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When it comes to preventing the spread of germs, how you dry your hands can be just as important as how you wash them.
Keith Redway

The Conversation
18 Apr 2016 - 12:48 PM  UPDATED 18 Apr 2016 - 12:48 PM

We are always told how important it is to wash our hands to stop the spread of infections. What many people don’t realise, however, is that the way we dry our hands after washing them could have just as big an effect on our health.

Spreading diseases

In a public washroom, the choice is usually between a paper (or textile) towel and an electric hand dryer, which could be either a warm-air dryer or a jet-air dryer. Sounds innocent enough, but according to some studies, all of the methods can infect you and other people in the bathroom by transmitting bacteria, fungi and viruses into the air. Viruses, such as those causing flu, colds, herpes, hepatitis, winter vomiting disease and diarrhoea can contaminate your hands and remain there for minutes, hours or even days.

So which method should you choose? The differences are, in fact, very significant. Despite often being marketed as the most hygienic way to dry your hands, jet-air dryers actually produce over 60 times more viral contamination than dryers using warm air. Paper towels, while still capable of spreading some viruses, transmit even less – 1,300 times less than jet hand dryers, to be precise.

Investigating viruses

So how did we go about go about our research into hand drying and how the methods spread viruses differently? Obviously, it would be unwise to experiment with a dangerous pathogen so we used a harmless virus called MS2. MS2 only infects bacteria, but has similar properties to viruses that infect humans, making it very useful for these kinds of tests.

We used a board marked with the outlines of three human figures, to which we attached special agar plates (circular plastic dishes containing a nutritive jelly that grows viruses). This enabled us to see how the virus was spread vertically from people’s hands as they dried them, and where it ended up. Any virus particles blown onto the board were revealed by a clear area on the agar plates, making it easy to see where the virus had spread.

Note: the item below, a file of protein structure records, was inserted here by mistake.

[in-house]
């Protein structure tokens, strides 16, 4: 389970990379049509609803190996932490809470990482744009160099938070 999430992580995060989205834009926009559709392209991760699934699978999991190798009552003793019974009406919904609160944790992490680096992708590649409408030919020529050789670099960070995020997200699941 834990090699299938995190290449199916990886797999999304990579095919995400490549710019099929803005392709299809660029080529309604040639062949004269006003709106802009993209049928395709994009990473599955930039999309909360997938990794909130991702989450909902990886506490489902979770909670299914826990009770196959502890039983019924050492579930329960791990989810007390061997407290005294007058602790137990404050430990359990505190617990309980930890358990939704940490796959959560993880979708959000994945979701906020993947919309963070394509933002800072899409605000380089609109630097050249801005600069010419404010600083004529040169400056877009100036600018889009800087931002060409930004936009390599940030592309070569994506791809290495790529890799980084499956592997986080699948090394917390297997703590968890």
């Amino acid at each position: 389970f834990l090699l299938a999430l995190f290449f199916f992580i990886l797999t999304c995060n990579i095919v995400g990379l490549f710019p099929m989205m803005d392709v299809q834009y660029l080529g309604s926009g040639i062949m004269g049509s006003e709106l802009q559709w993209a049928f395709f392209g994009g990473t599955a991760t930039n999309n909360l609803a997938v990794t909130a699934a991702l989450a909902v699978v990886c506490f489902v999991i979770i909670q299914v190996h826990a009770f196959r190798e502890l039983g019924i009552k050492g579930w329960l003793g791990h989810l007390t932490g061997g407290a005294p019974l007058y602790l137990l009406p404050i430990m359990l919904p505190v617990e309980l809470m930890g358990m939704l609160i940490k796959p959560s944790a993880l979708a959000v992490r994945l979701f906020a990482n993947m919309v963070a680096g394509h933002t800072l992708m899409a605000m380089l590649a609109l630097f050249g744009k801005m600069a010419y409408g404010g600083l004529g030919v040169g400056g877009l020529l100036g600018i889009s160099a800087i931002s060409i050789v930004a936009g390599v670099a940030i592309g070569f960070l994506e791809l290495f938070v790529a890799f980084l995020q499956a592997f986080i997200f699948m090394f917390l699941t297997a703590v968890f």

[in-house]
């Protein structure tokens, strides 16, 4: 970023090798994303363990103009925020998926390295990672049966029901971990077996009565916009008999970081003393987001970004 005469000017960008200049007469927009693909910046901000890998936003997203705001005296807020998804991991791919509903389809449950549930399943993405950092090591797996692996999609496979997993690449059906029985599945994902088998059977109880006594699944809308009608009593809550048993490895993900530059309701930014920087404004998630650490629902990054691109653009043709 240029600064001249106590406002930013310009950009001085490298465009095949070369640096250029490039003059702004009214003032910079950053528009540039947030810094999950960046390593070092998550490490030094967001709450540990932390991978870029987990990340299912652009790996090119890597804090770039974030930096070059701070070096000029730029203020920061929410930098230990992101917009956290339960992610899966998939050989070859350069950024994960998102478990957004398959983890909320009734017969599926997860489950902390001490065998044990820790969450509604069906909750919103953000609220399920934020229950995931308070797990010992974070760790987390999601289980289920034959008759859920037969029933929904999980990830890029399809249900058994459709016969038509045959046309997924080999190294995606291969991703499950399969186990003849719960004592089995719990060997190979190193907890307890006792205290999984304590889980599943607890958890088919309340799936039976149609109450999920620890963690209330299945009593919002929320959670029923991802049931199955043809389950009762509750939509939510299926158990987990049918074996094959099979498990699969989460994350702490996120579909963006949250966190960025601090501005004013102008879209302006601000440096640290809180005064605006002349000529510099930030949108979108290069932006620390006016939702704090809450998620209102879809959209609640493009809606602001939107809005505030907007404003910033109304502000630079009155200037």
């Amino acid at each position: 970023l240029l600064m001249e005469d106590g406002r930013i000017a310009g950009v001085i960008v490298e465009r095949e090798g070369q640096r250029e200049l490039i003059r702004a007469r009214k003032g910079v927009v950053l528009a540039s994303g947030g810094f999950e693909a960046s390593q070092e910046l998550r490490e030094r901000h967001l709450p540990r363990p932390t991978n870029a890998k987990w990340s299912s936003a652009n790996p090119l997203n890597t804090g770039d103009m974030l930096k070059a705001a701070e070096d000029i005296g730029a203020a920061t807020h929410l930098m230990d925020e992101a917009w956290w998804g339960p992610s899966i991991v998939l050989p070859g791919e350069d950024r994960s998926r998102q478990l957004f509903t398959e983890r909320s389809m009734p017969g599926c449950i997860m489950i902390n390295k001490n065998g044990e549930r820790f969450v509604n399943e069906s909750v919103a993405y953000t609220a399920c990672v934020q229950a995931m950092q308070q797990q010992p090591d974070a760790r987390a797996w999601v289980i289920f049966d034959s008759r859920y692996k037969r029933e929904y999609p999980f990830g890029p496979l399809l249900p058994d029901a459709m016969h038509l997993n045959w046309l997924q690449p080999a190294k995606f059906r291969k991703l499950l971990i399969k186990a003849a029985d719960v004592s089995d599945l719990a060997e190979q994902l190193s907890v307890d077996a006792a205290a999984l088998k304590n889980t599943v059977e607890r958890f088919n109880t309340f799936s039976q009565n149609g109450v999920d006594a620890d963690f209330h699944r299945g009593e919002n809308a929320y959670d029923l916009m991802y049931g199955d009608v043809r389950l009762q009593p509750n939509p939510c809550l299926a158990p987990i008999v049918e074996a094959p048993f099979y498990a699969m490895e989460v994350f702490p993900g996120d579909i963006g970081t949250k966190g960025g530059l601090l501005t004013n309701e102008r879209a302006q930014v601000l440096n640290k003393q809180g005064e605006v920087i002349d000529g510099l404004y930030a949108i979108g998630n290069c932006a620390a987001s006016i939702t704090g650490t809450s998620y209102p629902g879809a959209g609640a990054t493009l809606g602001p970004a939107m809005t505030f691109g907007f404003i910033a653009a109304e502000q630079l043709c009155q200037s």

The distance the various hand dryers could transmit the virus horizontally again showed that jet-air dryers are not all they’re made out to be. With air blowing at speeds of up to 300mph out of these devices, gusts of virus-ridden air can blast viruses as far as three metres across the room, and disperse an average of 190 times more virus than paper towels.

Not only do jet-air dryers spread viruses further, they also allow them to hang around for far longer, too. Air samples collected around each device up to 15 minutes after their use showed that, on average, there were as many as 50 times more virus particles in the air around a jet-air dryer than a warm-air dryer, and more than 100 times more than around the paper towels.

The verdict

Differences in the way these methods work can help explain this huge discrepancy between results: jet-air dryers remove water by forcefully dispersing it into the air upwards and sideways, while paper towels produce very little air movement. And although warm-air dryers do rely on airflow, most of the movement is in a downwards direction, meaning that germs are directed towards the floor.

The significance of these numerical differences means that in locations where hygiene is especially important to prevent the spread of disease, such as hospitals, GP surgeries and restaurants, the choice of hand-drying method should be considered very carefully – and paper towels win hands down.

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The Conversation

Keith Redway, Emeritus Fellow, University of Westminster

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